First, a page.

Sharing Voices by Blogging: A Guest Blog Post by Amy Rudd

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About four years ago, I heard of a wonderful tool, Kidblog, that could be used as an ad-free environment when blogging with students and the key word that caused me to perk up when I heard about the tool was that it was “free”!  The platform also offered settings for the teacher to be as open or as private as necessary depending on security rules.  For about a year after I first heard of Kidblog, I pondered…

  • How I would use blogging if I was in my own classroom (since I was a literacy coach at that time)?
  • Would there be enough technology to support getting students on and going yet?
  • Was I ready for the cultural shift of leaving digital footprints?

Then, in the fall of the 2011 school year, we were able to start using a laptop cart with a wireless internet connection.  Then two of the teachers I worked with started to consider the idea of using Kidblog with students.  As they decided to implement this routine, I was able to work with them and the students to begin the process of blogging with kids.  I loved tip-toeing softly into their rooms and hearing the “clicking of the keys”.

At first, I started blogging with the fourth graders in Ms. W’s class.  They were so jazzed about me joining their writing community!  I also connected my learning from participating in my first Slice of Life Challenge (March 2012) by encouraging the students to read and respond to two other students’ posts.  I couldn’t help but feel giddy about their work!  They were becoming so serious about their blogging.  The blogging was getting a lot of positive PR and another teacher I was working with wanted to get her students blogging as well.  I helped to set up her class and then had to spend the next month at my alternate building.  While I was gone, the fourth graders hooked-up with the fifth graders in Mrs. P’s class and they began blogging together.  The excitement was growing…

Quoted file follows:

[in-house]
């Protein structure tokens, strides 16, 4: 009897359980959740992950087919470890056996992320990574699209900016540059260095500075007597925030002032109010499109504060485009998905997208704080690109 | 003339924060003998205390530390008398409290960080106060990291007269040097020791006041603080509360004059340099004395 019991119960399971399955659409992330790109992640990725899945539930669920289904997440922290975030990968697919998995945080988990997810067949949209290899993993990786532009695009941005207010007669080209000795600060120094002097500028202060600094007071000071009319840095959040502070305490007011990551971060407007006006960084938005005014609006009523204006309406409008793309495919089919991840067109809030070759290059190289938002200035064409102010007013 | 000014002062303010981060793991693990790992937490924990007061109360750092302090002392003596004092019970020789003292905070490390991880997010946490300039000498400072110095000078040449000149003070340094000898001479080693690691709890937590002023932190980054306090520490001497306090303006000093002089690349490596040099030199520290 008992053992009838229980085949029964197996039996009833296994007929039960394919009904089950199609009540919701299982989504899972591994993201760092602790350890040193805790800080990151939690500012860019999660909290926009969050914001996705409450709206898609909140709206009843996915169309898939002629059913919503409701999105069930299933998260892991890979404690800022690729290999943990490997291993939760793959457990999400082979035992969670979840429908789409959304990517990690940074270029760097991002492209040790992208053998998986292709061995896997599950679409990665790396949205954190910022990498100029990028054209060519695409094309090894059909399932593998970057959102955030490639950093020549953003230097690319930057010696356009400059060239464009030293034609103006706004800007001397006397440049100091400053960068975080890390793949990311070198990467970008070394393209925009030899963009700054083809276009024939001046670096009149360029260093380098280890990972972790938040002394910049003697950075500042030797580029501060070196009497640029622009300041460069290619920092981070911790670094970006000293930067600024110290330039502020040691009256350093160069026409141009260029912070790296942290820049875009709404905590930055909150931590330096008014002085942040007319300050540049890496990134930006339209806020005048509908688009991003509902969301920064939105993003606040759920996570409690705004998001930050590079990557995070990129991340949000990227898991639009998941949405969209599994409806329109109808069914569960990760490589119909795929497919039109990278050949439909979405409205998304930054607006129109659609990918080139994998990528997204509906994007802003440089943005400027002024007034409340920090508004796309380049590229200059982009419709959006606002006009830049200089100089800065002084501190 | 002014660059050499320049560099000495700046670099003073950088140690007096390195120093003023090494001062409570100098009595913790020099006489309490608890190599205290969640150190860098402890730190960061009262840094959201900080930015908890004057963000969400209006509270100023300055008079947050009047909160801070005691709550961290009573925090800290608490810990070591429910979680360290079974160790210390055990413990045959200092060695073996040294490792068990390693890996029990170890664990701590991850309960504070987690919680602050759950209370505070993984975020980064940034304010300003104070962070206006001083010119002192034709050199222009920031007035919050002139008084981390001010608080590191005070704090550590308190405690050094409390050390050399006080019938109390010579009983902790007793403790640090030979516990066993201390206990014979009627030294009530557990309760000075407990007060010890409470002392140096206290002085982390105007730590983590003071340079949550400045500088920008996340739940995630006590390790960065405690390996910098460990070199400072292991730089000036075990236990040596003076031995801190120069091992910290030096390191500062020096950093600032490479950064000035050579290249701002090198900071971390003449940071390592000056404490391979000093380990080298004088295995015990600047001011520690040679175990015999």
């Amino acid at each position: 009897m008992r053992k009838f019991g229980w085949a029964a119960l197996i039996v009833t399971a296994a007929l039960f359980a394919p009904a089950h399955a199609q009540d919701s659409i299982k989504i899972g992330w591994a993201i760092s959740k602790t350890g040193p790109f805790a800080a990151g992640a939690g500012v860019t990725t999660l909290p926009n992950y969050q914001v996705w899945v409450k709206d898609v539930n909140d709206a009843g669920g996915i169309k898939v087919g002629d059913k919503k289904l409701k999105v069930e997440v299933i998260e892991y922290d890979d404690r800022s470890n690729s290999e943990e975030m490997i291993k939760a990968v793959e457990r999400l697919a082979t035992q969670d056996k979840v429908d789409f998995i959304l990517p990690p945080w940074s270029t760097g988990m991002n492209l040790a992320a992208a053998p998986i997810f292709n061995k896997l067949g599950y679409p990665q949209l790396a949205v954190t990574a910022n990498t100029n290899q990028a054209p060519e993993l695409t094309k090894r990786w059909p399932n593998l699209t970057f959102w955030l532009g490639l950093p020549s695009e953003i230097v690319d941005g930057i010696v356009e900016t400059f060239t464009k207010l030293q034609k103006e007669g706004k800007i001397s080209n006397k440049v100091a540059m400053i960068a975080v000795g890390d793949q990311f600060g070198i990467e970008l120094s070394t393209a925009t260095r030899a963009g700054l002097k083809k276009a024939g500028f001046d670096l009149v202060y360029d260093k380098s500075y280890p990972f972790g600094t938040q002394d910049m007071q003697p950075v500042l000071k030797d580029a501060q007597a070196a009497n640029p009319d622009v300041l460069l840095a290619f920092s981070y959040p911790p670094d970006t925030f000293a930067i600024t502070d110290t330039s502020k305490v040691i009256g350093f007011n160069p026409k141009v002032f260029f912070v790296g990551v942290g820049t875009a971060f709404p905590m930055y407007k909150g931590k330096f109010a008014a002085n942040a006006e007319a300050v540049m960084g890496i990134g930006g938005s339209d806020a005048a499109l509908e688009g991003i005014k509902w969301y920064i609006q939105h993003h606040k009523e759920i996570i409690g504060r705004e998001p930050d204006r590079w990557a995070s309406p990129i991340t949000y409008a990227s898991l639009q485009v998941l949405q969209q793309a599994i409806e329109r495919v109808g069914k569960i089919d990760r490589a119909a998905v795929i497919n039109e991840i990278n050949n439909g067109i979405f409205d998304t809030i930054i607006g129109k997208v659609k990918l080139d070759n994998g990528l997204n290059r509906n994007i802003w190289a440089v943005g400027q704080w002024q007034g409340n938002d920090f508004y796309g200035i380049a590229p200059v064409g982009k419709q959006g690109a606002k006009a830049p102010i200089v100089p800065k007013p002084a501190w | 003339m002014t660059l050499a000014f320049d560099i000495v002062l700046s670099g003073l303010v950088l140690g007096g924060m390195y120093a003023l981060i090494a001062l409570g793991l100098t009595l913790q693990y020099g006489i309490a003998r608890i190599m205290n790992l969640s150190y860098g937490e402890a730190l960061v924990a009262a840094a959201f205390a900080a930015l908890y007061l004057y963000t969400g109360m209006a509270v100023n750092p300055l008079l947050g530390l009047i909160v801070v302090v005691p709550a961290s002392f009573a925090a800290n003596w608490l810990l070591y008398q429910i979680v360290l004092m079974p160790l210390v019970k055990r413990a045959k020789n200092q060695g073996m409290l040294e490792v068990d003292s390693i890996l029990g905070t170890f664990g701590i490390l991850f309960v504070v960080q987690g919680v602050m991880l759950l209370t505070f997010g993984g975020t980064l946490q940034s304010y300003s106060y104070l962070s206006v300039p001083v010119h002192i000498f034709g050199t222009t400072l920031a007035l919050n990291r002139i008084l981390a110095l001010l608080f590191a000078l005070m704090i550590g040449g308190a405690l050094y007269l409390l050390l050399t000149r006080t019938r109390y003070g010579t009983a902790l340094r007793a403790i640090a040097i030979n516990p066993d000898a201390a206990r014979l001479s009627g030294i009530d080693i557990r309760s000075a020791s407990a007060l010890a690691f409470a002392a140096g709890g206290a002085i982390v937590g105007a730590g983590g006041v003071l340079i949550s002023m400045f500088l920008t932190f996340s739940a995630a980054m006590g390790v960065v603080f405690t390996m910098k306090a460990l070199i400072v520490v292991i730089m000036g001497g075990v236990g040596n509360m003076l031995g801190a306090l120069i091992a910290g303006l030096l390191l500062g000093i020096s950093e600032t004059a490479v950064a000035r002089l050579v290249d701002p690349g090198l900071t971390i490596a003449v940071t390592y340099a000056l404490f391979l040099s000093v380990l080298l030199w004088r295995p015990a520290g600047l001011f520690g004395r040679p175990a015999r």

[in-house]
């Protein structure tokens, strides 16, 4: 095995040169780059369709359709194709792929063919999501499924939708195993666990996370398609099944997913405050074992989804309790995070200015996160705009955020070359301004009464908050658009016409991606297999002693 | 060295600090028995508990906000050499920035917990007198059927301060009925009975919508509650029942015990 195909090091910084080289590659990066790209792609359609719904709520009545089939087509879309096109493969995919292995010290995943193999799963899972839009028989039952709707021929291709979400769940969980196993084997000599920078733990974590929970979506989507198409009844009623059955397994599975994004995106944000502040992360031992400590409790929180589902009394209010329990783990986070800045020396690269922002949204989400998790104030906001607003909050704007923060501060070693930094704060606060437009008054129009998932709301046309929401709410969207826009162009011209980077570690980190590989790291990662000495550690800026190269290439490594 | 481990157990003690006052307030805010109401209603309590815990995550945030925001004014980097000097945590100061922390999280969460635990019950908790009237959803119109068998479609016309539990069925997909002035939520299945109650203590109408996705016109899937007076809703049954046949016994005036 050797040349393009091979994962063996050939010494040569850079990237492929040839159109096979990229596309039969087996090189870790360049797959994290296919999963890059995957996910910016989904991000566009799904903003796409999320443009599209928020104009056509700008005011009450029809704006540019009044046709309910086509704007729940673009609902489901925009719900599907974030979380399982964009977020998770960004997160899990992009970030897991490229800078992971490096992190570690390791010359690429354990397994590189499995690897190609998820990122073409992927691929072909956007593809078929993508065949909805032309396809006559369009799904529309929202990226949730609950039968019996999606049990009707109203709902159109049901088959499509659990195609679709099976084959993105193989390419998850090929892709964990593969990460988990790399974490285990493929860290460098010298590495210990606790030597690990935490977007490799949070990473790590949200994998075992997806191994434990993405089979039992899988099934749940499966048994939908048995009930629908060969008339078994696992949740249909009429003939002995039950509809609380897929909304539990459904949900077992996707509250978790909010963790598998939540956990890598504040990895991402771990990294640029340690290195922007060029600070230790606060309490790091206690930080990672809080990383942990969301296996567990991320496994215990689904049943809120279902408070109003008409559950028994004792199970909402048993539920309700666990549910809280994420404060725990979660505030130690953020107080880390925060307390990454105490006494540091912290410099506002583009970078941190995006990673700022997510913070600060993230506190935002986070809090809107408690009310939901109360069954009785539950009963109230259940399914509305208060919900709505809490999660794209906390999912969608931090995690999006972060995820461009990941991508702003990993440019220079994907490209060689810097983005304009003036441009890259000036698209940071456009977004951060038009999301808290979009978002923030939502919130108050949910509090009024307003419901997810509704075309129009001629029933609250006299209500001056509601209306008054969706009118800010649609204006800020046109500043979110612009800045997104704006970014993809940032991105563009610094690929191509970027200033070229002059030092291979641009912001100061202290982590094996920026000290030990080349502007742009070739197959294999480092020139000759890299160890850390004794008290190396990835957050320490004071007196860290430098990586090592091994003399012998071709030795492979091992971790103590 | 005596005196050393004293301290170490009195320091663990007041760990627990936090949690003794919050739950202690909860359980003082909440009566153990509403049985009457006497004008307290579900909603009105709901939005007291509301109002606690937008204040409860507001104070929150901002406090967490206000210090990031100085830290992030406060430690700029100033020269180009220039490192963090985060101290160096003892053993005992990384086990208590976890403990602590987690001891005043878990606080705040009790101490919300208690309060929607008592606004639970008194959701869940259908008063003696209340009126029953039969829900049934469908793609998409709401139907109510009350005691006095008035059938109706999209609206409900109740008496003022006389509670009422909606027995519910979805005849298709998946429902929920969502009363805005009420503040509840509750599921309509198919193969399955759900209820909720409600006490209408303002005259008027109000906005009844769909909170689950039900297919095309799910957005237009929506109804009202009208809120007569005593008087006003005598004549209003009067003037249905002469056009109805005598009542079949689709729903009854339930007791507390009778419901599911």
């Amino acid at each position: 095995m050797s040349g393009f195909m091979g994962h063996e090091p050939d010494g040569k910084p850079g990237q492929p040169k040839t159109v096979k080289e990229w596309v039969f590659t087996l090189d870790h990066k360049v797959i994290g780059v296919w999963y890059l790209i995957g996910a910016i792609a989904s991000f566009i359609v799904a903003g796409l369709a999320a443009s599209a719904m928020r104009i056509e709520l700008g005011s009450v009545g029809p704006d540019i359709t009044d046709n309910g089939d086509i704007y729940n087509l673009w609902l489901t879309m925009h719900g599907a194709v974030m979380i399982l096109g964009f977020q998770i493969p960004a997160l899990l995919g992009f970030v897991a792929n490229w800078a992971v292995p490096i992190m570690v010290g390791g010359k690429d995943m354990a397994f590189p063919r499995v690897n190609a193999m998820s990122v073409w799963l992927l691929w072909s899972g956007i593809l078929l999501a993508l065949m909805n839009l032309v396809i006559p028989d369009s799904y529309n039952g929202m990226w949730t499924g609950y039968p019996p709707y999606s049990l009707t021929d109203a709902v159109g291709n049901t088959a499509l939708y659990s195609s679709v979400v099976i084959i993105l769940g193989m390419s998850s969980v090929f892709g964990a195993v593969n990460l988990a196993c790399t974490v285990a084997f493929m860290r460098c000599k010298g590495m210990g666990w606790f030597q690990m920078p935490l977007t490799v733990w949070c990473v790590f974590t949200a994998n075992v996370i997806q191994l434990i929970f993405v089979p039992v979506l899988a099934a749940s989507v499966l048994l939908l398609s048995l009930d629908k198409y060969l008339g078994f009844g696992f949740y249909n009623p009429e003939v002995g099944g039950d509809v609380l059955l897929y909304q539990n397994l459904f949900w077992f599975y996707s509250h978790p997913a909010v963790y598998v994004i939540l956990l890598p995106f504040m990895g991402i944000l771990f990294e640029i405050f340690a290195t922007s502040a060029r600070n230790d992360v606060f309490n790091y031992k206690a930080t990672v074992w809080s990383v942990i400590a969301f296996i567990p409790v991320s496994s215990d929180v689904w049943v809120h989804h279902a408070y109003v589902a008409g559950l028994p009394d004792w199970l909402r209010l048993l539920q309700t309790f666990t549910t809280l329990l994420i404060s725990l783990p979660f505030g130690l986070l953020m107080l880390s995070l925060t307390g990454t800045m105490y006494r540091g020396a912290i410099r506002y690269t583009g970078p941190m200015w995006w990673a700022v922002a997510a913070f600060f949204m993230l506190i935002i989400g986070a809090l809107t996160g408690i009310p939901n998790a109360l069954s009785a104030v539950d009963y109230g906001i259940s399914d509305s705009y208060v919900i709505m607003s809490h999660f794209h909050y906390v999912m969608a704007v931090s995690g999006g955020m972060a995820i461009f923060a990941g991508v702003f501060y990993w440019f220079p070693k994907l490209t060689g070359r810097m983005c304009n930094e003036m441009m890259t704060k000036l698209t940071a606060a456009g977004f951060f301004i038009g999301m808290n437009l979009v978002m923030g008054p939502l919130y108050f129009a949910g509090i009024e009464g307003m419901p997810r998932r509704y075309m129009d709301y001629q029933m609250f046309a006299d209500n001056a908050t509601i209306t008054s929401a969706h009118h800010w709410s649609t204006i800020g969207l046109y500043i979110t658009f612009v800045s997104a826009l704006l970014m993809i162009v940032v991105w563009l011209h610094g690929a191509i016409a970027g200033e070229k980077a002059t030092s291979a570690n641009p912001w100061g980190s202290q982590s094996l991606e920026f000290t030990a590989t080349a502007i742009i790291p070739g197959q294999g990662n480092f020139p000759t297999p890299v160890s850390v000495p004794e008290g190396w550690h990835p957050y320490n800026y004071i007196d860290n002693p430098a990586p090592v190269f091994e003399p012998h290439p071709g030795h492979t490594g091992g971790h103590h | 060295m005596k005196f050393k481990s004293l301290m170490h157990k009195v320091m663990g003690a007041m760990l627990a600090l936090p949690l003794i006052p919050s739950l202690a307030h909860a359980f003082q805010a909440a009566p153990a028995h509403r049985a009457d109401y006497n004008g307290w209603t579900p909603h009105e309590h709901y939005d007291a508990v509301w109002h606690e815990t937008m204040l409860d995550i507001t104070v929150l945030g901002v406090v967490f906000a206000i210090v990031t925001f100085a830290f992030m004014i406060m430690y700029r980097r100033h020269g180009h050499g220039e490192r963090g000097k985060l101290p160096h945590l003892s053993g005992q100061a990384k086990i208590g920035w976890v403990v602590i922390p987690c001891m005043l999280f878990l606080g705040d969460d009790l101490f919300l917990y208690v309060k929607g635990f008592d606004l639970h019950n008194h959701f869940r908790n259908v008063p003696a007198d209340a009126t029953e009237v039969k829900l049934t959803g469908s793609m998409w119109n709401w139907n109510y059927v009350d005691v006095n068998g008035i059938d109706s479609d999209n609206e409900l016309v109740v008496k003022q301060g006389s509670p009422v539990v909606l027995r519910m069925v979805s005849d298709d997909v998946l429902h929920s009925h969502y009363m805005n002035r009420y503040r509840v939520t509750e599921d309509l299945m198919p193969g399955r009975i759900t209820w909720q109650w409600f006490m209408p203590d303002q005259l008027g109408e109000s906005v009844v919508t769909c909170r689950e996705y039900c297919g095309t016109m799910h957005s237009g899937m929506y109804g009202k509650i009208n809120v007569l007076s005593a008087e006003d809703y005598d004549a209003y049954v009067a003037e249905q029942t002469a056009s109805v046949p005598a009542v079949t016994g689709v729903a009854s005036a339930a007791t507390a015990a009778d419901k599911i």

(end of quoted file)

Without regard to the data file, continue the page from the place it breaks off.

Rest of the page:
By the time I returned to the building in May, I was surprised by how much the students got into their work when blogging!  The teachers were feeling so proud of the work the students were doing!  The three of us continued to collaborate with each other on how to help the kids learn and do more with their blogs.  And then, disappointment struck!  The district announced the closing of the building.  All of us-teachers and students-were disappointed and angry to learn about this!  The students used their blogs to air their feelings of anger, frustration, and sadness.  At the end of that school year unfortunately, we all went our separate ways

At the start of the 2012-2013 school year, I landed in first grade at Robinson Community Learning Center.  Now it was my turn to try out all of the wonderful things I had experienced as a coach with in my own classroom!  I had to play catch-up learning all of the things that had changed since I left the classroom.  Blogging with students was one of the main things I wanted to try but wasn’t sure enough to implement as I was still feeling overwhelmed with all of the changes.  I did get the chance to blog with older kids in our after school enrichment program by building a blogging club with the fourth, fifth and sixth graders.  Having older students who could help was a key to success of blogging with first graders as two of the members of the blogging club became lunchtime volunteers and worked with my first graders when they finally got started blogging.